In the previous example, we see the man in action, but we see him from the little girl’s point of view. She doesn’t judge her old man—he’s a hero, her knight in shining armor. Later, Walls will report from her writer’s desk: “In my mind, Dad was perfect, although he did have what Mom called a little bit of a drinking situation.”
But here, early in the narrative, it’s all in the moment, all from a particular point of view. We see the hospital, but only as required to give the action a context, and only as the 3-year-old sees it. A nurse yells—that’s our reality check—this guy is over the top. We burst out an emergency door, feel the air, hear the alarms going off without Walls having to say anything about these things. We get the name of the family car, the sense that it’s not exactly a Mercedes, that they’re not exactly Mercedes people. And off they go.
Rex is established, in fact all but literally burned into the reader’s mind. We suspend our readerly judgment, adopt the child’s point of view: She does seem safer. We’re in a particular time and don’t leave it. We’re in a particular place. We’re seeing things from a particular point of view. The mode is action, action, action, and it’s effective.
The burned girl and her family are home only a short time before Dad gets it in his fiery head that the FBI is after them. And off they go in the middle of the night, traveling light, leaving behind all their memories, bills and belongings.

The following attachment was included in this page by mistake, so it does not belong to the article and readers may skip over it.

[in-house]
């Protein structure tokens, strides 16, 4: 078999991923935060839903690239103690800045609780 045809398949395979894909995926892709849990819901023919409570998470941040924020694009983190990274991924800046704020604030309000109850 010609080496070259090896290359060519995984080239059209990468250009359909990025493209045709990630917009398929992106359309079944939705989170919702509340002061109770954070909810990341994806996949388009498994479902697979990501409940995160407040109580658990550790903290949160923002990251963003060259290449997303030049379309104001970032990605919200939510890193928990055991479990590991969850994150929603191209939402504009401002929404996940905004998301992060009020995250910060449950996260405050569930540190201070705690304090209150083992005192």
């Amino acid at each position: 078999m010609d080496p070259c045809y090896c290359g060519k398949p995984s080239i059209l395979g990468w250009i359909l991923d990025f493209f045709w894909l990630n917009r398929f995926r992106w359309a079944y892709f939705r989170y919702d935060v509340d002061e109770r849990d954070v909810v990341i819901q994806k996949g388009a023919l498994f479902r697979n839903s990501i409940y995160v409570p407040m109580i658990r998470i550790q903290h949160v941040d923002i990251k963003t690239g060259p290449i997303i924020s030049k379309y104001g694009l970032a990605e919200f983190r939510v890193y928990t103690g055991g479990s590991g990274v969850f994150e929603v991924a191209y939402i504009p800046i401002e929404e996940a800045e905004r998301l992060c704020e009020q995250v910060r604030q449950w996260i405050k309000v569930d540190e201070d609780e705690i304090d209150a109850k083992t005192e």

USING EXPOSITION TO PROVIDE A COMPLETE PORTRAIT
Now that we’ve seen her dangerous father in several scenes, Walls takes a paragraph to describe him in exposition:
Everybody said Dad was a genius. He could build or fix anything. One time when a neighbor’s TV set broke, Dad opened the back and used a macaroni noodle to insulate some crossed wires. The neighbor couldn’t get over it. He went around telling everyone in town that Dad sure knew how to use his noodle. Dad was an expert in math and physics and electricity. He read books on calculus and logarithmic algebra and loved what he called the poetry and symmetry of math. He told us about the magic qualities every number has and how numbers unlock the secrets of the universe. But Dad’s main interest was energy: thermal energy, nuclear energy, solar energy, electrical energy and energy from the wind. He said there were so many untapped sources of energy in the world that it was ridiculous to be burning all that fossil fuel.
Walls is still working from the kid’s point of view, trading in family stories. Of course, not everybody thought Rex Walls was a genius. The adult writer is standing back, withholding judgment, letting us readers come to our own conclusions, make our own judgments. Later in the memoir, the writer-at-her-desk will have more to say. Later in the memoir, she’ll condemn her father in some ways, while loving him, missing him. But for now, in the early pages of the book, Walls is content to stay in the moment and put her wild father in front of us as he was.
Excerpted from Writing Life Stories, second edition © 2008 by BILL ROORBACH WITH KRISTEN KECKLER, with permission from Writer’s Digest Books.